The Institute for Medical Microbiology of the University Medical Center in Goettingen, Germany (Universitätsmedizin Göttingen, or UMG), has installed Bruker Daltonics’ MALDI Biotyper as their molecular microbial identification system.
The MALDI Biotyper library of yeasts strains provides for a more thorough characterization of these microorganisms. The identification of yeasts and fungi on the species level is one of the most challenging tasks of many microbiology laboratories. It has been shown in several peer-reviewed publications that the MALDI Biotyper based molecular fingerprint of yeasts provides significant differentiation on the species level. Currently more than 40 different Candida species can be reliably identified when using the MALDI Biotyper reference library.
“After evaluating the currently commercially available MALDI TOF based microorganisms identification systems, it was clear to us that the MALDI Biotyper will improve and support our microbiology work due to its performance in identifying difficult bacteria, yeasts, and fungi samples,” says Michael Weig of UMG.
“Deciding to go with Bruker’s high-end autoflex TOF/TOF instrument in addition allows us to identify new proteins as part of complex microorganisms’ cell walls and their biological functions in respective molecular processes. We will also work on a better understanding of some resistance mechanisms of yeasts and fungi, which are not yet fully understood. In addition, we plan to evaluate how to combine Bruker’s standardized fungi workflow with current EUCAST recommendations for standardized fungi antibiogram generation.”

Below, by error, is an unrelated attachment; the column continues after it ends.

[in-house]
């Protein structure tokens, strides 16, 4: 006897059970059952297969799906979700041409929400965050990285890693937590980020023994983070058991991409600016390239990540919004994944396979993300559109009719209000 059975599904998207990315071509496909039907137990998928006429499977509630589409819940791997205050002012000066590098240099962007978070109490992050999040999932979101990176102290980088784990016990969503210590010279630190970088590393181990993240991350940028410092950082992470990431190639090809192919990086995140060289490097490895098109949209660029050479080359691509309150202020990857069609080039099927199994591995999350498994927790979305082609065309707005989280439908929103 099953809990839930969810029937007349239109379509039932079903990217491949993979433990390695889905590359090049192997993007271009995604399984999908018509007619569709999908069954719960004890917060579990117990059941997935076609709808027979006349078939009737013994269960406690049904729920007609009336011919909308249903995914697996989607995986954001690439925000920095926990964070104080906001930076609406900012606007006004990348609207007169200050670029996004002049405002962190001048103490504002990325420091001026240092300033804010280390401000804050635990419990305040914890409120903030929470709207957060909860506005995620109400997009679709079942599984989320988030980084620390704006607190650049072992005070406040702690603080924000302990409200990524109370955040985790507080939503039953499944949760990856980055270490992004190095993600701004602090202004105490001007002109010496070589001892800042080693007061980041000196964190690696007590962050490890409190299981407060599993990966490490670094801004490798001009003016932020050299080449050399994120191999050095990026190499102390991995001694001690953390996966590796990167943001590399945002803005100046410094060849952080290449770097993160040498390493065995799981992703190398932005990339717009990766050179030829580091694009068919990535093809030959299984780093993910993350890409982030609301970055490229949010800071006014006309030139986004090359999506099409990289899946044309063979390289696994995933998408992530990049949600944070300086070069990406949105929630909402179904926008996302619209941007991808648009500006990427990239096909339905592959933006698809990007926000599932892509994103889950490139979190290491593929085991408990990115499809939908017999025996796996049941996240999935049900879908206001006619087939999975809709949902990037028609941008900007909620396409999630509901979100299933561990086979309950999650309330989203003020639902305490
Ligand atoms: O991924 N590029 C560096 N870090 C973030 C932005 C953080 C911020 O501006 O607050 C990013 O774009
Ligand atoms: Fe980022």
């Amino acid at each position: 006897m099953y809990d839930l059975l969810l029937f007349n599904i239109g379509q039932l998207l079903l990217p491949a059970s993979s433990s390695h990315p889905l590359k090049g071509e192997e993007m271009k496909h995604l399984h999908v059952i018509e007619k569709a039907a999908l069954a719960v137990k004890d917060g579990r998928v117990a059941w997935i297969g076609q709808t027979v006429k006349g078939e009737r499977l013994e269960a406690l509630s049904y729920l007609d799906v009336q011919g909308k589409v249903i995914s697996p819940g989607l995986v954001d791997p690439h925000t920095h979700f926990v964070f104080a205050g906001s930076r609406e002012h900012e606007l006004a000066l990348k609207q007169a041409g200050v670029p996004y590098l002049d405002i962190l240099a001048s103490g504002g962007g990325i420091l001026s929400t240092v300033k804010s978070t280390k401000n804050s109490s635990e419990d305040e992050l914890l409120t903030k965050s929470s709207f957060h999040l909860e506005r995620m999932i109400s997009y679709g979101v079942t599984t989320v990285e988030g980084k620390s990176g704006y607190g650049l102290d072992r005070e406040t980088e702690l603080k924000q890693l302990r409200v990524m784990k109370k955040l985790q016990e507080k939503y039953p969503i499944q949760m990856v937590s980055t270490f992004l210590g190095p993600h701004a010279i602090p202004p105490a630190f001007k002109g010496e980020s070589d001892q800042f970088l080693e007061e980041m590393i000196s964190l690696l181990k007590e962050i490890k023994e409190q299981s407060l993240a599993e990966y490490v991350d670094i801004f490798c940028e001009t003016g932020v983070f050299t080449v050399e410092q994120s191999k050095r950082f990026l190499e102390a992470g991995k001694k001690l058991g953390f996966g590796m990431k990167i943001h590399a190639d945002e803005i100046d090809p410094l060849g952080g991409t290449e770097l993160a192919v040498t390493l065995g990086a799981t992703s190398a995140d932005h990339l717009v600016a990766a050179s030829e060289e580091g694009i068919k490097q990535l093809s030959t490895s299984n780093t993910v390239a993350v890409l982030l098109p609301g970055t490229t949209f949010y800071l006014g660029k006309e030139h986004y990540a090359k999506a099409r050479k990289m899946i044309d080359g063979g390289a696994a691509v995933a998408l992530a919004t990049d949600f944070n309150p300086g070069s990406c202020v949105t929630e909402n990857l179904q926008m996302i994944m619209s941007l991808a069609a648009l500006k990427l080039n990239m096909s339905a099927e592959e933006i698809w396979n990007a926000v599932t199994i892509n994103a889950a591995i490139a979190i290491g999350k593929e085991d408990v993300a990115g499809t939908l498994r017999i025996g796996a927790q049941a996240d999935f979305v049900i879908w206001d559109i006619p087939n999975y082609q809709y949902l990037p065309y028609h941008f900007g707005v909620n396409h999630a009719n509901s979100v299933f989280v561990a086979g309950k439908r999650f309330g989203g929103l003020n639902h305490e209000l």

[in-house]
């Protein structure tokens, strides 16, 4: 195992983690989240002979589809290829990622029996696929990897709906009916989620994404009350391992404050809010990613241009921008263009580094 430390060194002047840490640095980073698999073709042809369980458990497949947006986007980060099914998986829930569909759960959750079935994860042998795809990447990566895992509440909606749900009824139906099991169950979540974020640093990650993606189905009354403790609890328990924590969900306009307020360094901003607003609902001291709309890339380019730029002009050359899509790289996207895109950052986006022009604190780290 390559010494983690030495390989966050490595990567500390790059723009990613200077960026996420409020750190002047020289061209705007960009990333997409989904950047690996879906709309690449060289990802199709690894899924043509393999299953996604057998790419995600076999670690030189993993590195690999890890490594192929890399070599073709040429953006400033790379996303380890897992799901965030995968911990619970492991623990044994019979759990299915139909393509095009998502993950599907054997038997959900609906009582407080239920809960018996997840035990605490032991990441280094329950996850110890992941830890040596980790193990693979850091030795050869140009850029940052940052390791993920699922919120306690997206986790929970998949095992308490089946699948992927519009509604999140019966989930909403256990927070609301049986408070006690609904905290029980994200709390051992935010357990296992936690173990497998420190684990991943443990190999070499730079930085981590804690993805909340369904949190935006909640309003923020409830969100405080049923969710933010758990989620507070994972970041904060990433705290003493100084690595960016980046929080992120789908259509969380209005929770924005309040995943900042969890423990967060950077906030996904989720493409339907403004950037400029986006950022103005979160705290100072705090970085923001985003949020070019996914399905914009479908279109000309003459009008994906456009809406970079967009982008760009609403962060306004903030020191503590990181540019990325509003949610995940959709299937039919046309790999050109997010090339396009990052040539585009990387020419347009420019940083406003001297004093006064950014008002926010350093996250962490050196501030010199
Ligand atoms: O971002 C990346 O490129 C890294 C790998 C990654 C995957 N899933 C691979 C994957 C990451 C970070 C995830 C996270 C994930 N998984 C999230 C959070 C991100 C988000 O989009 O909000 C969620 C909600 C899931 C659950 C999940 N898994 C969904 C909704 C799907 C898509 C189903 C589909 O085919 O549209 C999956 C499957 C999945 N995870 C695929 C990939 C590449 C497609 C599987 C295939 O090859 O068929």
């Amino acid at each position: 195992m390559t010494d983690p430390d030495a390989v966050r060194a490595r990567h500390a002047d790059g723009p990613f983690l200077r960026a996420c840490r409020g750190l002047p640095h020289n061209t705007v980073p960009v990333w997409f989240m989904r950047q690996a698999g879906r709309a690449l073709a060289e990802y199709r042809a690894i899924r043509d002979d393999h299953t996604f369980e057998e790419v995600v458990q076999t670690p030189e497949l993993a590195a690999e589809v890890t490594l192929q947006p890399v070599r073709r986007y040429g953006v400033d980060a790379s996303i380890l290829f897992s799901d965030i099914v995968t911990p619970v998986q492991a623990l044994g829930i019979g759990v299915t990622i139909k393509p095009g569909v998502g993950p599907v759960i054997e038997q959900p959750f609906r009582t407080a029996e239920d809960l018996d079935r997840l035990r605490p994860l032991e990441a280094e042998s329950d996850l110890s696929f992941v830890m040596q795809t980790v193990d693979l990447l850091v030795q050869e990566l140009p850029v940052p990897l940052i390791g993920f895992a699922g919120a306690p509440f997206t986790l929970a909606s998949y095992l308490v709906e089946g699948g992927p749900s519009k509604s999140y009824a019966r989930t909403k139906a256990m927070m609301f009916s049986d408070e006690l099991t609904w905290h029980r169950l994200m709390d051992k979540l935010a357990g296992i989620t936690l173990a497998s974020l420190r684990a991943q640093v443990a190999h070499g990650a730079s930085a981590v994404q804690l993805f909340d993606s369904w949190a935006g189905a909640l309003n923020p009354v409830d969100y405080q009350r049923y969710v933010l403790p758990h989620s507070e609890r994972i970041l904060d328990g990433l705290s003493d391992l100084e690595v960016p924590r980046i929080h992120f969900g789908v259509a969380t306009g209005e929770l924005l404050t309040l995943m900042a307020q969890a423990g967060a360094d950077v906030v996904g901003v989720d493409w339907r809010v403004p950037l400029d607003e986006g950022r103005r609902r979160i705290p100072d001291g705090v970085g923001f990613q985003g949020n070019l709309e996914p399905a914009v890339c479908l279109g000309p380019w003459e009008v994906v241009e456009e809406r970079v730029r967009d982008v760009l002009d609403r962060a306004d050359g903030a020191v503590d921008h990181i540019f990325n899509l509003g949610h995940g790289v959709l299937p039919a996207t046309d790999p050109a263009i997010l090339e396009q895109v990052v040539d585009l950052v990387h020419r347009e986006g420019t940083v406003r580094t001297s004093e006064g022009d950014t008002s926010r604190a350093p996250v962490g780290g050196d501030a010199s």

The UMG Institute for Medical Microbiology is responsible for research, teaching, and diagnosis of bacteriological, mycological, and parasitological infectious diseases. Moreover the institute is also the German National Reference Centre for systemic mycosis and runs hundreds of yeasts and fungi samples per year.
Bruker’s dedicated MALDI Biotyper solution enables molecular identification, taxonomical classification, or dereplication of microorganisms like bacteria, yeasts, and fungi. Classification and identification of microorganisms is achieved reliably and fast using proteomic fingerprinting with high-throughput MALDI-TOF mass spectrometry. Applications include clinical routine microbial identification, environmental and pharmaceutical analysis, taxonomical research, food and consumer product processing and quality control, as well as marine microbiology.